And now! Without further ado! Of the new books I read in 2017, here are the raves and faves.

My Favorite Thing is Monsters, Vol. 1 by Emil Ferris

My_Favorite_Thing_Is_Monsters

OMFG THIS BOOK! Just go buy it now. After having two people highly recommend it, I got it from the library and wish I had just bought the thing.

First off, this book is BEAUTIFUL. The illustrations are like nothing I’ve seen, created with BIC pens in a beautiful crosshatched style. And then there’s the story…ooooh what a story. So much is woven in here: history, art, myths, family, identity and community. If that sounds like a lot—it is! But somehow Ferris takes it all and makes a cohesive whole, a beast of a story in the best way possible. I’m not going to say anything more about it. Just go buy it now.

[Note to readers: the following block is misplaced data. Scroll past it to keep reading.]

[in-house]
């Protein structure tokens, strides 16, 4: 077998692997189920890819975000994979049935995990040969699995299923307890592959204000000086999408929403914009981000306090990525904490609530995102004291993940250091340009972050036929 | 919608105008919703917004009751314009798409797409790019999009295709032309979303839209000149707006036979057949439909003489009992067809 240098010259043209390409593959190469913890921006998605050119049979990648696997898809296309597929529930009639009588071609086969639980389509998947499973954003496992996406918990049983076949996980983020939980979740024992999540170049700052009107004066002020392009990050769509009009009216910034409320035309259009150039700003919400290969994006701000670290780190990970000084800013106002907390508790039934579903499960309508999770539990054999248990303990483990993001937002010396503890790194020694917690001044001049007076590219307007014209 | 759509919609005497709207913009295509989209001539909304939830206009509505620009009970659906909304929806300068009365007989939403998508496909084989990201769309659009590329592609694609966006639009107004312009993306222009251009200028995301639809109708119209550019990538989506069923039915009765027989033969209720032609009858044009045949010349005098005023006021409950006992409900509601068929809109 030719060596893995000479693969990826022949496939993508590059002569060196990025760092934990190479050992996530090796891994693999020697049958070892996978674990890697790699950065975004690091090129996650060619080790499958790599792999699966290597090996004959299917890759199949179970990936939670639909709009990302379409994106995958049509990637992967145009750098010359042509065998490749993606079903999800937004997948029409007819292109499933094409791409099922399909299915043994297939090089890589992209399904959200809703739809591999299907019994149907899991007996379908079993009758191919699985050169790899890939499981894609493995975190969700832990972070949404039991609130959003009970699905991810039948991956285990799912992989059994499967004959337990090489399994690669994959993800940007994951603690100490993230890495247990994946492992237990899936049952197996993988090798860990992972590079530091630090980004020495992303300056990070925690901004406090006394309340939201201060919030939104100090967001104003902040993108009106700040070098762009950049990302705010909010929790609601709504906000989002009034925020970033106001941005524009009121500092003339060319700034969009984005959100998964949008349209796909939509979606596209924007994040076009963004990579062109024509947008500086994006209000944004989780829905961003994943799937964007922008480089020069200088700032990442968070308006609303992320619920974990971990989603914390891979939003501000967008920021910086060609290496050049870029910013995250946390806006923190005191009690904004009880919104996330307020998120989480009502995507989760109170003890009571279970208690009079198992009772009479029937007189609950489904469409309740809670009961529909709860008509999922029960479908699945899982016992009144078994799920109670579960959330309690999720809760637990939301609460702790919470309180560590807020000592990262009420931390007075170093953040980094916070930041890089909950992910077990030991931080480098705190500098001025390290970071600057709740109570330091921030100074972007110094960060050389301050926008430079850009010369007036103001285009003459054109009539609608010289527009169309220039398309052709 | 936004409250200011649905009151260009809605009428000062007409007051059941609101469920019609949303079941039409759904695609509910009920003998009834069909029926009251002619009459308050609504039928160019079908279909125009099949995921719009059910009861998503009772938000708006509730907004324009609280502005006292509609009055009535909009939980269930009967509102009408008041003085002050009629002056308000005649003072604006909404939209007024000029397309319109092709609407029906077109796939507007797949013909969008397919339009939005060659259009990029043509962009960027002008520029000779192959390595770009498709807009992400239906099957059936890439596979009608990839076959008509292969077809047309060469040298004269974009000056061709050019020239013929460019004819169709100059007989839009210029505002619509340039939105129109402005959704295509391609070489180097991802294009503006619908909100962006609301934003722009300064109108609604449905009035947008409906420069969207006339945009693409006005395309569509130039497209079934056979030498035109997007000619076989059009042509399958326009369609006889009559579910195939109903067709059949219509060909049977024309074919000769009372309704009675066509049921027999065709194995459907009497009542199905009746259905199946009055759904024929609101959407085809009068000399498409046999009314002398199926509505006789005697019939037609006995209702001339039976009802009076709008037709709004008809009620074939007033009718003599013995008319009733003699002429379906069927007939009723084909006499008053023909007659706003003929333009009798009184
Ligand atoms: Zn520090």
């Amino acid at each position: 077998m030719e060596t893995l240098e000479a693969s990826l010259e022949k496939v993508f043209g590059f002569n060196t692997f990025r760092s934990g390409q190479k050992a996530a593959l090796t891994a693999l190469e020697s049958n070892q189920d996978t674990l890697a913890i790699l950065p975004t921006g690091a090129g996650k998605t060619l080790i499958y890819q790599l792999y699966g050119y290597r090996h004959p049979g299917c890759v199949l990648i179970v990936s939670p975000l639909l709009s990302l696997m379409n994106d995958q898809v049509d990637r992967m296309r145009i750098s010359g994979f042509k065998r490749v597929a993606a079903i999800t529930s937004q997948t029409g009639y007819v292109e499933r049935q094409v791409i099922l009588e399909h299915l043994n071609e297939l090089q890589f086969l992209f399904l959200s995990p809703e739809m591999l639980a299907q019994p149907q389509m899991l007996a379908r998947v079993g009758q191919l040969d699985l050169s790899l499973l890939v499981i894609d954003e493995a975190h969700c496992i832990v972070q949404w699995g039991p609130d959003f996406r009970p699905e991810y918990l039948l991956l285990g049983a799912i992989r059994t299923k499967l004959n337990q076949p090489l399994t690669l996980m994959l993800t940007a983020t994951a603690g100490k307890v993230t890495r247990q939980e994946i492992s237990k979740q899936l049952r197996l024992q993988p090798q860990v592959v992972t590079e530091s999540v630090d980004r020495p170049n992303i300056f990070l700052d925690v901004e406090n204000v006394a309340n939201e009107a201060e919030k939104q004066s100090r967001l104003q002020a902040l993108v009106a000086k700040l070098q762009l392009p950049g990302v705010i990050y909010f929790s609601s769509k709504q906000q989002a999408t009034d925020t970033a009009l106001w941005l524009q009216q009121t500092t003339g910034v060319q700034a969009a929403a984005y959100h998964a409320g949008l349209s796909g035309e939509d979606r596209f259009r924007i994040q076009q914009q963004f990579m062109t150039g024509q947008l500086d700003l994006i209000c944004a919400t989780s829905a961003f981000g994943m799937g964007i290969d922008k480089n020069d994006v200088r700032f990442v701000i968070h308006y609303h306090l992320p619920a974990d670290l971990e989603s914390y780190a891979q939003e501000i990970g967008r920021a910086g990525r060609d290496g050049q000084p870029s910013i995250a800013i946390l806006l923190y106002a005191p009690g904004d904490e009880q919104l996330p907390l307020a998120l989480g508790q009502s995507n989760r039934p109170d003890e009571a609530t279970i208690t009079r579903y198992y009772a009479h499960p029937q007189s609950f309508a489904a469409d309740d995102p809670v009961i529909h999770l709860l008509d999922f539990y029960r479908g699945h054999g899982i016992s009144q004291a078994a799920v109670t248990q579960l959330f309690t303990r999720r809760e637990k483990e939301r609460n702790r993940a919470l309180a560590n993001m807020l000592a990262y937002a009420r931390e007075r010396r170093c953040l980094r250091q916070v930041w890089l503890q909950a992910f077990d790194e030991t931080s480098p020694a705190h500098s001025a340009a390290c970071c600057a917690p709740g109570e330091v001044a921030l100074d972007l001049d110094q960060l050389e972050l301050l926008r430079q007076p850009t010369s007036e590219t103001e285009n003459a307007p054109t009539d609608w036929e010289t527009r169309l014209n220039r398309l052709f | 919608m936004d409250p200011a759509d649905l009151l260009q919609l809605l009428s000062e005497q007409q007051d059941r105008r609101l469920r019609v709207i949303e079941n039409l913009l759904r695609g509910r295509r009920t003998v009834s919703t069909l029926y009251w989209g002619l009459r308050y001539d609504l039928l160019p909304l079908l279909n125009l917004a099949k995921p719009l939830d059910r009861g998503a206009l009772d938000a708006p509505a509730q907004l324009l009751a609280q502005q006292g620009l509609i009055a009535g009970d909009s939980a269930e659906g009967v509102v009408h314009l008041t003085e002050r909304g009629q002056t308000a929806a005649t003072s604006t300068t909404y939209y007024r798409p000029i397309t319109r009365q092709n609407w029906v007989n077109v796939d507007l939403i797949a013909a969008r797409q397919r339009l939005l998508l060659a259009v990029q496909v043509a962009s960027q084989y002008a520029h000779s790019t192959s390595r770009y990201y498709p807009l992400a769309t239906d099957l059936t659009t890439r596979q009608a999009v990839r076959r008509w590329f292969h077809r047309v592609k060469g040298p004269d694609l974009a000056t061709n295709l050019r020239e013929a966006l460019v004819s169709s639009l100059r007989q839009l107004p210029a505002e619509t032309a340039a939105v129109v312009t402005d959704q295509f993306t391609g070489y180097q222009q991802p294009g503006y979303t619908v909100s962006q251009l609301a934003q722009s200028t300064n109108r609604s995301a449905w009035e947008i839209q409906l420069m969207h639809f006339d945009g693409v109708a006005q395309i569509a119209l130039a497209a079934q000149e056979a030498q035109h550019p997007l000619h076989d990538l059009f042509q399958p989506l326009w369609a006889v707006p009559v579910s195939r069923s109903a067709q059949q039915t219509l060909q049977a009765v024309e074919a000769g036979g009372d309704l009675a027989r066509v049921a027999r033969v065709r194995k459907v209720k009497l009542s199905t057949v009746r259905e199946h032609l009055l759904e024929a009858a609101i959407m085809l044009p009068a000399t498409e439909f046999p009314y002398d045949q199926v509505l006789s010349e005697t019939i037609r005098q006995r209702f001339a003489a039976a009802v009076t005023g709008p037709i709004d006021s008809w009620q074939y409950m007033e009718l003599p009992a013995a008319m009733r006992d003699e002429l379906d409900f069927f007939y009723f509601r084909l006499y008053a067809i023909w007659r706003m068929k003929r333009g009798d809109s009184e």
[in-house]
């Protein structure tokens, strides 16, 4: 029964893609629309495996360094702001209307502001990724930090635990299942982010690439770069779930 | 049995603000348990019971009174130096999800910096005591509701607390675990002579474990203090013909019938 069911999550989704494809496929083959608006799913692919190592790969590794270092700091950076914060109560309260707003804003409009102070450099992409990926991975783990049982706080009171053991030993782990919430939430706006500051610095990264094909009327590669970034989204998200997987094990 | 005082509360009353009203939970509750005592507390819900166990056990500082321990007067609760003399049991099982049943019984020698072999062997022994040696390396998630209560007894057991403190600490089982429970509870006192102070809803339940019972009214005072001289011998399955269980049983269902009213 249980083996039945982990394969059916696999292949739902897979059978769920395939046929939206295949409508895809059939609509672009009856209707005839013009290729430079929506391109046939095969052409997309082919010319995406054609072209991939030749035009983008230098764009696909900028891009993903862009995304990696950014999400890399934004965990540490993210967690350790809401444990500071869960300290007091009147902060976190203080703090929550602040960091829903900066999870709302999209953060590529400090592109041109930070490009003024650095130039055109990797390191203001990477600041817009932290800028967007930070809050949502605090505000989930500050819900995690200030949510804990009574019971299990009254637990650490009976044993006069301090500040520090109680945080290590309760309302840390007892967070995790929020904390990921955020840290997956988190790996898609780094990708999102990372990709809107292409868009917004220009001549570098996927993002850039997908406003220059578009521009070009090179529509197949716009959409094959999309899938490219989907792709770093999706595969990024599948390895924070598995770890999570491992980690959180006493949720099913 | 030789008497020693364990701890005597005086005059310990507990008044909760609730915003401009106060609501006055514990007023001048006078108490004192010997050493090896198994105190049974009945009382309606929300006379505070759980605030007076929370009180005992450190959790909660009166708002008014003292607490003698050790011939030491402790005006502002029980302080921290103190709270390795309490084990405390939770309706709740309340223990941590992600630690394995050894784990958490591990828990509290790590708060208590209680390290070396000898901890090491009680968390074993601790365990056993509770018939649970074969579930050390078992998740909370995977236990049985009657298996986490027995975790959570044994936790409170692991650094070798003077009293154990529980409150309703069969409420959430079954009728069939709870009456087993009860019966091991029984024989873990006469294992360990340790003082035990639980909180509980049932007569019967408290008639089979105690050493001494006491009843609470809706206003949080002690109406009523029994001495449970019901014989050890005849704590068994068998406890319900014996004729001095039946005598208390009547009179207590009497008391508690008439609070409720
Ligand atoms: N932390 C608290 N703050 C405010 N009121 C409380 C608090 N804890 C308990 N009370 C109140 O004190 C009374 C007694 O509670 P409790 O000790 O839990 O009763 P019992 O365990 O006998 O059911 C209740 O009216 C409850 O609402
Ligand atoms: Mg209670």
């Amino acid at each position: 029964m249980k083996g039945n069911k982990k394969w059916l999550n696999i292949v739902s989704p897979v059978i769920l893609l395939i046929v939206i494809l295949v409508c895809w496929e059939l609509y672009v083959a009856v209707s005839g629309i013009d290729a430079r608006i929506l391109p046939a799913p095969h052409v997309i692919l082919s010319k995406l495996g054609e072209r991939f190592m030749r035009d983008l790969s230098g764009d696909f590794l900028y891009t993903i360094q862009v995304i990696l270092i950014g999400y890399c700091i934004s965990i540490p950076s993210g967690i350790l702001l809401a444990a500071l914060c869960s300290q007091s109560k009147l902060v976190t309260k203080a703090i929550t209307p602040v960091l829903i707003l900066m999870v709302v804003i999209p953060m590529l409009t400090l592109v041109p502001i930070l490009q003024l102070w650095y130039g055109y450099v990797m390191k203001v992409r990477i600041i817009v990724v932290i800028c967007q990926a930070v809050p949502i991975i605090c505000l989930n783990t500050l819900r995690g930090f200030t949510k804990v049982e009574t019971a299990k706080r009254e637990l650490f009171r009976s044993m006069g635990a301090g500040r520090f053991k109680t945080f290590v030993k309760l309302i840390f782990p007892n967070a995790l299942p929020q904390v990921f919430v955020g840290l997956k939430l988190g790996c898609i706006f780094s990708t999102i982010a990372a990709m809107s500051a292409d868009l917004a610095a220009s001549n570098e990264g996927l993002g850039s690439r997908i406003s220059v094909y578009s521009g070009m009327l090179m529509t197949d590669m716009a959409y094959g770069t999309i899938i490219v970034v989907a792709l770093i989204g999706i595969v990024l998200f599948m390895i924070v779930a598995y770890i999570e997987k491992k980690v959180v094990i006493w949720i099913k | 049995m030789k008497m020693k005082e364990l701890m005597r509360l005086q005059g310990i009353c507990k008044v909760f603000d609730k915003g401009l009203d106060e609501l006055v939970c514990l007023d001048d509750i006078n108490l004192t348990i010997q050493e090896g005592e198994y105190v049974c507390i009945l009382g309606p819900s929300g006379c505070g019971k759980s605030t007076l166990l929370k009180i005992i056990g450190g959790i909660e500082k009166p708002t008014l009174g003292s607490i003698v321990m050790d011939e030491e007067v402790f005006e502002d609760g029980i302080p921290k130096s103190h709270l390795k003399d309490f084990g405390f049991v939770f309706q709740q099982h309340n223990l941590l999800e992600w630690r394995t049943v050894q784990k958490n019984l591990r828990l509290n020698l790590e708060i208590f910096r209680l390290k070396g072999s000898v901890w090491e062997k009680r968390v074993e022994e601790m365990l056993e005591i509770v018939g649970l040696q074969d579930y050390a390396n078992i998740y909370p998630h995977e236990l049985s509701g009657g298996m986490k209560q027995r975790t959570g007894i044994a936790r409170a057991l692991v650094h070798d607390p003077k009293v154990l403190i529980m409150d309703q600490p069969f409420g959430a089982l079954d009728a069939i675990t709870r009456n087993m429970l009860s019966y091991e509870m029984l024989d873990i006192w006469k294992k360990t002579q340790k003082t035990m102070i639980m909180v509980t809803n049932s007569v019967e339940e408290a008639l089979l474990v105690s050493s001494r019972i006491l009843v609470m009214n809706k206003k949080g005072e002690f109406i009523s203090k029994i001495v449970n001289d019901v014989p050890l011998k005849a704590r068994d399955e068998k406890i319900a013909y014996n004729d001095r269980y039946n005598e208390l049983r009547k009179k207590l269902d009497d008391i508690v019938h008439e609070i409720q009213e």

The Stone Sky by N.K. Jemisin

The_Stone_Sky

For better or worse, to appreciate this book, you need to read the whole Broken Earth trilogy, beginning with The Fifth Season. The Stone Sky is not a book that stands on its own. But it is a brilliant, heart-wrenching finale to a brilliant, heart-wrenching series that has won a zillion awards and done a hell a job redefining some fantasy tropes.

It’s also a timely read for our current reality. I mean, check this:

“Some worlds are built on a fault line of pain, held up by nightmares. Don’t lament when those worlds fall. Rage that they were built doomed in the first place.”

Start with book one. Read the whole trilogy back-to-back. Sink in and enjoy the rage.

You’re Weird: A Creative Journal for Misfits, Oddballs, and Anyone Else Who’s Uniquely Awesome by Kate Peterson